All about apples, pears, plums, and cherries - and orchards where they are grown

Welcome to Orange Pippin

If you are interested in apple varieties, pears, cherries or plums, or orchards where these fruits are grown, you have come to the right place.

Fruit varieties

Information on over 700 apple varieties, as well as pears, plums, and cherries.

Orchards

Listings for over 2,000 orchards in the United States, Canada, UK and elsewhere.

Tree Register

Our Fruit tree register has details of more than 11,000 trees registered by their owners, including blossom and harvest records.

Our website is named after England's most famous apple variety - Cox's Orange Pippin - widely regarded as the finest of all dessert apples. 'Pippin' is an old English word derived from the French word for 'seedling', and like many old apple varieties Cox's Orange Pippin was discovered as a chance seedling.


Recent variety reviews

You can add your own comments on any variety page.

  • Apple - Haralson

    29 Apr 2021 
    As far as I am concerned, there is no other apple worth eating, once you have tasted a Haralson. All my neighbors beg for apples off my tree, and say that they are the best apples they have ever tasted. I agree 100%.
  • Apple - Smitten

    23 Apr 2021 
    Really tough flesh makes it hard work to eat. Hardly any taste, but sticky sweet. Ghastly!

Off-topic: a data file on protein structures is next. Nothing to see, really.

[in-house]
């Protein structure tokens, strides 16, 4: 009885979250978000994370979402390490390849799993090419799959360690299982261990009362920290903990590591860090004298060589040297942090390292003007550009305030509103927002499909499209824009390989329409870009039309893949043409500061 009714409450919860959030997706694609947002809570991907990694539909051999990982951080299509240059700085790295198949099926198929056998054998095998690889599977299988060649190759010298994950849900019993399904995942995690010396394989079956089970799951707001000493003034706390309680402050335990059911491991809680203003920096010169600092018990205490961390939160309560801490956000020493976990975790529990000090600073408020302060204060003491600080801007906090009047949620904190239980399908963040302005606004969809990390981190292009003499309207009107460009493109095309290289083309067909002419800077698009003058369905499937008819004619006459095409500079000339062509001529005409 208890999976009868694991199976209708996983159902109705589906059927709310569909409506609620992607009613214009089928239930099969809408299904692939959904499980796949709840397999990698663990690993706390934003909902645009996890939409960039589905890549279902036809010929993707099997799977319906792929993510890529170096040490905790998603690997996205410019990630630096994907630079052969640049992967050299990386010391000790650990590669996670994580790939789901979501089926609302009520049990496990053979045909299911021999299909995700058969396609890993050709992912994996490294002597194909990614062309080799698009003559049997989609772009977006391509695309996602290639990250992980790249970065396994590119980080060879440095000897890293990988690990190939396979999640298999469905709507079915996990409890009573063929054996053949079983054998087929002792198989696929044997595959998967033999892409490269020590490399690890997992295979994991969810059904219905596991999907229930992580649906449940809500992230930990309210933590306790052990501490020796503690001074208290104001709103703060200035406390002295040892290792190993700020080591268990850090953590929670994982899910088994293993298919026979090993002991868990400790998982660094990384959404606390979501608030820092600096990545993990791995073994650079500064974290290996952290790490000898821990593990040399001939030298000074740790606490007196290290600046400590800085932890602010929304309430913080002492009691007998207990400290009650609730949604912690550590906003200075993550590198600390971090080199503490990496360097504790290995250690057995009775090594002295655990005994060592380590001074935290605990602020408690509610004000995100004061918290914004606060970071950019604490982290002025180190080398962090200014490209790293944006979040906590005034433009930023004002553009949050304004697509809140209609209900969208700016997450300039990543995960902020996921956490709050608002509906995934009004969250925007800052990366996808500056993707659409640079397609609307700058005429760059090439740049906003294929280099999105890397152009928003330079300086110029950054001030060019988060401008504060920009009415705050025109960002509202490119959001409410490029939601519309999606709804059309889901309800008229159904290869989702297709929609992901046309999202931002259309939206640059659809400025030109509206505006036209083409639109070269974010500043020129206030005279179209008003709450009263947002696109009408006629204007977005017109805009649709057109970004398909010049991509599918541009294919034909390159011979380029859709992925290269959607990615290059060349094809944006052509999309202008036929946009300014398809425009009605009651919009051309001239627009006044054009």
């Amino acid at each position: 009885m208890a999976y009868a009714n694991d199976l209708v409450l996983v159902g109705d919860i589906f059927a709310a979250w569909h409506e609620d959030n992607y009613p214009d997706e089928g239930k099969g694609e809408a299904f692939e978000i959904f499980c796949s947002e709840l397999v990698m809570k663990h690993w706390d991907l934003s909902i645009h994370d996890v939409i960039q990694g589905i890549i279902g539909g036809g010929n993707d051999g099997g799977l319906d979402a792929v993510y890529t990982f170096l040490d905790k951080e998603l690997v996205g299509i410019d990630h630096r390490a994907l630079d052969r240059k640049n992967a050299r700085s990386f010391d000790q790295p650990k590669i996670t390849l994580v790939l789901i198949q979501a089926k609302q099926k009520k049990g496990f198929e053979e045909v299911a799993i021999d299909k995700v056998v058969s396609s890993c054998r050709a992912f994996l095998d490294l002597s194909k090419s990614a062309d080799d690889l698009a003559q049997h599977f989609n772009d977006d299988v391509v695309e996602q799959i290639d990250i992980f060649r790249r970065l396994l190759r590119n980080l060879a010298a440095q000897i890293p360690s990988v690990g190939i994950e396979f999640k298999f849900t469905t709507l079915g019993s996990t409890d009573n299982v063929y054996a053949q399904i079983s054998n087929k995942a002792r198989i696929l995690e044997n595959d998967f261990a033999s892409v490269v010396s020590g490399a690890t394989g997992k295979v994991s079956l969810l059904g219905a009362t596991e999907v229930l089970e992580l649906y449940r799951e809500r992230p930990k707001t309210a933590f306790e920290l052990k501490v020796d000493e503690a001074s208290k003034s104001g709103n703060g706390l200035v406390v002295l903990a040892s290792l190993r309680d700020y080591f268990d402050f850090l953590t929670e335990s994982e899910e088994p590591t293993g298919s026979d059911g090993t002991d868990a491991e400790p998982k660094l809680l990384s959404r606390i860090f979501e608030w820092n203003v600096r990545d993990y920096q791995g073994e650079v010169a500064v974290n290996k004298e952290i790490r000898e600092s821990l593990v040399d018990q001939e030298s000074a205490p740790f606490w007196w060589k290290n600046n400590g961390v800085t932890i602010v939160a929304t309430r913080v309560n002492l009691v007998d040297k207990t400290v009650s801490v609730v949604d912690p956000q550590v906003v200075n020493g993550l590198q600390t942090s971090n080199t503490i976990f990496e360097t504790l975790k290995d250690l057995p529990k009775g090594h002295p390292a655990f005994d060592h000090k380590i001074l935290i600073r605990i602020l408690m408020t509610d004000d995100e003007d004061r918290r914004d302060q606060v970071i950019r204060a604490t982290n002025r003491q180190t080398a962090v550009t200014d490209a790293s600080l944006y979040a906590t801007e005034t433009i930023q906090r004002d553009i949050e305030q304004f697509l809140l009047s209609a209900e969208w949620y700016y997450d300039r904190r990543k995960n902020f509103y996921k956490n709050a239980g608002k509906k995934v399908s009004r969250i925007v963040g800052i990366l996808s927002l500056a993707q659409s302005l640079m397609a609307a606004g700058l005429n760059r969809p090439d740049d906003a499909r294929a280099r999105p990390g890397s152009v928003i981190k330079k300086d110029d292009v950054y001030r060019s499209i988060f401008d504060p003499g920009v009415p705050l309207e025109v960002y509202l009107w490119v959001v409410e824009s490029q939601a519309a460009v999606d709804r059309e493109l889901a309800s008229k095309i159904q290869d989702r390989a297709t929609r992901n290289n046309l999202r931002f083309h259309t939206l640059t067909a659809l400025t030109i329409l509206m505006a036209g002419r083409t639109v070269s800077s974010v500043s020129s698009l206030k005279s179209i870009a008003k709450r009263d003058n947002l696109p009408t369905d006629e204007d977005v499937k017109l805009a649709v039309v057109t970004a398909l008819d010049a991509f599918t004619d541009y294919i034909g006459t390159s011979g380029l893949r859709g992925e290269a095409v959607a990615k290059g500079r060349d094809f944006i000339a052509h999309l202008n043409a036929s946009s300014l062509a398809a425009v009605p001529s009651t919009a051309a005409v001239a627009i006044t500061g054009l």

• Apple - Duchess of Oldenburg

    16 Apr 2021 
    Great for cooking, not fresh eating. Extremely tart, with very little sweetness, and little juice. A soft, very early apple that only keeps a few weeks in cold storage, or literally just a few days at room temp. They are like no other apple I’ve ever tried, and have been growing them for 15 years. Tree is hearty, and has large crops every year. I disagree with others on a few points, as there might possibly be differences between individual trees, but there is no way these can be eaten fresh. They are simply too tart with very little sweetness, and soft texture. They are fantastic for drying, baking, and pies/sauces. The apple is soft, and mealy a day or two after ripe, and some report that they turn to mush in a pie, but I have had the opposite experience. Even though they are soft, they retain their shape and definition quite well in a pie, and their tart flavor profile in this usage is stunning. They are highly recommended, as long as you careful picking them within the right harvest window.
  • Apple - Smokehouse

    08 Apr 2021 
    I have been blessed to grow up with a Smokehouse tree in the back yard . It was my Grandfather's pride and joy . A number of years ago , it became obvious that it was in serious decline , so I had some scions grafted . Today , I enjoy the fruit from my decision as the old tree is gone . 1 in my back yard and 2 others close by . I have seen fruit from other Smokehouse trees and they are like vitamin enriched pieces of cardboard in comparison . Guess I had/have one of the good ones . I have since learned grafting and have delivered trees to NC and TN . If you would like trees that came from my old tree , Adams County Nursery offers Smokehouse that are from my scions .
  • Apple - Bonnie Best

    29 Mar 2021 
    Very excited to plant this tree! We just need to know the flowering group. Anyone know?


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